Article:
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Source: University of Guelph

U of G Chemist Hopes to Decode Cancer-Causing Mould

October 19, 2006

University of Guelph chemist is helping to determine how a dangerous mould
that forms on wheat and oats causes kidney cancer, which could have an
impact on the allowable levels of the substance in Canadian food sources.

Prof. Richard Manderville is studying a type of mycotoxin Ė a naturally
occurring toxin produced from fungi that often attach to grain crops Ė
called ochratoxin A, to see why it causes cancer in animals.

A recent study by Health Canada found that the toxin is present in 50 per
cent of Canadian breakfast cereals and many grain products.

"Mycotoxins should be a big, hot item in Canada because ochratoxin A thrives
in northern wet climates and is the most potent kidney carcinogen thatís
ever been tested by the National Toxicology Program in the United States,"
said Manderville.

The problem is, this mould is naturally occurring in grain products and is
difficult to prevent, said Manderville. "You canít see it with the naked
eye. The mycotoxins can be detected only because our analytical techniques
are so good today. Theyíve probably always been in our cereal; we just
couldnít detect them until recently."

When wheat is processed into cereal or bread, a lot of the mycotoxins are
eliminated, but not enough to meet international standards. They resist high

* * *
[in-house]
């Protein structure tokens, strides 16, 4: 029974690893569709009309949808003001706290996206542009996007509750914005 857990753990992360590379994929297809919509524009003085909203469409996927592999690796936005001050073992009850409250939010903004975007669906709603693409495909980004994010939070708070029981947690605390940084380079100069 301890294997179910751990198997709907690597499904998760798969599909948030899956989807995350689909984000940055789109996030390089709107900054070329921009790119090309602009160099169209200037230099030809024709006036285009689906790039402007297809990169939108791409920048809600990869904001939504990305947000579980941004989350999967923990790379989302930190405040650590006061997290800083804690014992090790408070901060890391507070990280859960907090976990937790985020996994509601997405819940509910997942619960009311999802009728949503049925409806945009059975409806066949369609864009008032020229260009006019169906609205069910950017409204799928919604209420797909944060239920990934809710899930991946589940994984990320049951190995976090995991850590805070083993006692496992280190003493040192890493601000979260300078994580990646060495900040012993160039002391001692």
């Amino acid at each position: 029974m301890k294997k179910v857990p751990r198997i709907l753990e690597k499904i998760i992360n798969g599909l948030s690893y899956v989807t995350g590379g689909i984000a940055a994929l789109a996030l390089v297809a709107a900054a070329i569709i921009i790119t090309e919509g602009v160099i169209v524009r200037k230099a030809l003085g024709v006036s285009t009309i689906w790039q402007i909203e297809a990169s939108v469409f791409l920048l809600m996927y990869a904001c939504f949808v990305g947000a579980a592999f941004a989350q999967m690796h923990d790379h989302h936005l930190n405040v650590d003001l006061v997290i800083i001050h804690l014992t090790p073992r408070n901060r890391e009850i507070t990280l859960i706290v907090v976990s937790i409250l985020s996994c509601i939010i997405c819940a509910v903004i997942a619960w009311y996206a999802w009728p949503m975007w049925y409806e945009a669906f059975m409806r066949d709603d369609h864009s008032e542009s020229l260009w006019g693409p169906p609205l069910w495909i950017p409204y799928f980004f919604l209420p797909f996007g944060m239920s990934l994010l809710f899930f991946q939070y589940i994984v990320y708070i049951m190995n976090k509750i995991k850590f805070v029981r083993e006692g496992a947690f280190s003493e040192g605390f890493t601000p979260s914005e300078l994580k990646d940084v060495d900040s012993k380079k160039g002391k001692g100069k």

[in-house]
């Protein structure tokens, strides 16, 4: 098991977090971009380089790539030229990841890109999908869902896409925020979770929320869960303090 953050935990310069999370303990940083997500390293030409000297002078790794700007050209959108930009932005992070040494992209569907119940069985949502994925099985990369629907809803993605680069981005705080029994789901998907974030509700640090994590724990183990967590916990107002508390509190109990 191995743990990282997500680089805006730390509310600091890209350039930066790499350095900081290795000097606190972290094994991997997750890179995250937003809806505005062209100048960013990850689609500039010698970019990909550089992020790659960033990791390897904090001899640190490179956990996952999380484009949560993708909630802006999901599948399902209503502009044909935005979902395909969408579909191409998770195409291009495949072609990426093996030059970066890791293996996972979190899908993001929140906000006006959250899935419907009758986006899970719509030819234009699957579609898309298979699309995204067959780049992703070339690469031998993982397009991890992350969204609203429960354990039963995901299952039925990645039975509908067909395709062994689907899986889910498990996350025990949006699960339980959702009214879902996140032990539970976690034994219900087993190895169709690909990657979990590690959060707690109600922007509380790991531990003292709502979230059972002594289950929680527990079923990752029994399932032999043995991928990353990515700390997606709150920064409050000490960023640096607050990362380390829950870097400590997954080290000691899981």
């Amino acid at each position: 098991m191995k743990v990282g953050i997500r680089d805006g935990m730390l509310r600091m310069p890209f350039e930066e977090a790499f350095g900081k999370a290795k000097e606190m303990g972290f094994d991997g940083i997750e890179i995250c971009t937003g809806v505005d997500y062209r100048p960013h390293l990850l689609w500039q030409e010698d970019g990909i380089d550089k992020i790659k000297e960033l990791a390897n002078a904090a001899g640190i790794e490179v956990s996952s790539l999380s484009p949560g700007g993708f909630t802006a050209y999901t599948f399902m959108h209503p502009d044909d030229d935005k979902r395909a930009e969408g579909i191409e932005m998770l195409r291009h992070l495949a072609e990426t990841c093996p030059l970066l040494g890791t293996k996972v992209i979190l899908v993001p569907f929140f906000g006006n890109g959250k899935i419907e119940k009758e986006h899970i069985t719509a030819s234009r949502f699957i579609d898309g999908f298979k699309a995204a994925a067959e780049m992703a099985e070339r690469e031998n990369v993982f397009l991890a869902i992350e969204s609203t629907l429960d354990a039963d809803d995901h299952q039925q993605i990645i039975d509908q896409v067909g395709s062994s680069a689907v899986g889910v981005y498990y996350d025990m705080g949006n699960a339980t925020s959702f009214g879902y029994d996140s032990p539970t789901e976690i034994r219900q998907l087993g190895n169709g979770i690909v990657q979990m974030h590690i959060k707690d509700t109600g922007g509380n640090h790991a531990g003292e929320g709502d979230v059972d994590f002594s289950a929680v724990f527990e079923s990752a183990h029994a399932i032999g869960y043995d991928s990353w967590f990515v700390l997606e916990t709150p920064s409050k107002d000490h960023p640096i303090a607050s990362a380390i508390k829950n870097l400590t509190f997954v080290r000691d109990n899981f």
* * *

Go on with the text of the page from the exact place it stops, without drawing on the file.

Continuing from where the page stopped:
temperatures, so cooking also doesnít destroy them. "Canada produces great
wheat, but if weíre not being stringent enough with our allowable levels of
mycotoxins, the implications could be huge," said Manderville.

Scientists currently donít know how ochratoxin A causes cancer, but he
suspects it acts as a genotoxin (something that damages DNA) and, after itís
metabolized, attaches to DNA, initiating a mutation that causes cancer.

Manderville and his research group are the first scientists in the world to
assess the nature of DNA damage caused by this toxin. They have found that
once ochratoxin A is oxidized, it tends to target the G-base of DNA to form
an ochratoxin A DNA adduct. They are now chemically reproducing the adduct
to incorporate into DNA using a DNA synthesizer in Mandervilleís lab in U of
Gís new science complex. He will structurally characterize the modified DNA
and, in turn, study repair of the lesion and mutagenicity.

"Weíre looking at how this modification alters DNA structure, such as
stability of the duplex, and weíre going to determine if itís mutagenic," he
said. His team is determining if affected DNA gets repaired naturally and,
if not, the kinds of mutations that ochratoxin A causes. "Once we know the
answers to those questions, that will provide the key for finding out how
this molecule causes cancer."

Currently, the allowable levels of ochratoxin A in food for humans is
governed by its toxic properties in pigs. "If we establish that ochratoxin A
is a genotoxin, the allowable levels of ochratoxin A in food will be
decreased," said Manderville. "This will be problematic for the food
industry because itís a natural product and they donít know how to get rid
of it."

He notes that European scientists are working on procedures to prevent the
mould from growing on their crops, and European health officials have set
stringent regulations on the limits of the toxins in foods.

Richard Manderville
Department of Chemistry
519 824-4120, Ext. 53963, or

For media questions, contact Communications and Public Affairs: Lori Bona
Hunt, 519-824-4120, Ext. 53338, or Rachelle Cooper, Ext. 56982.



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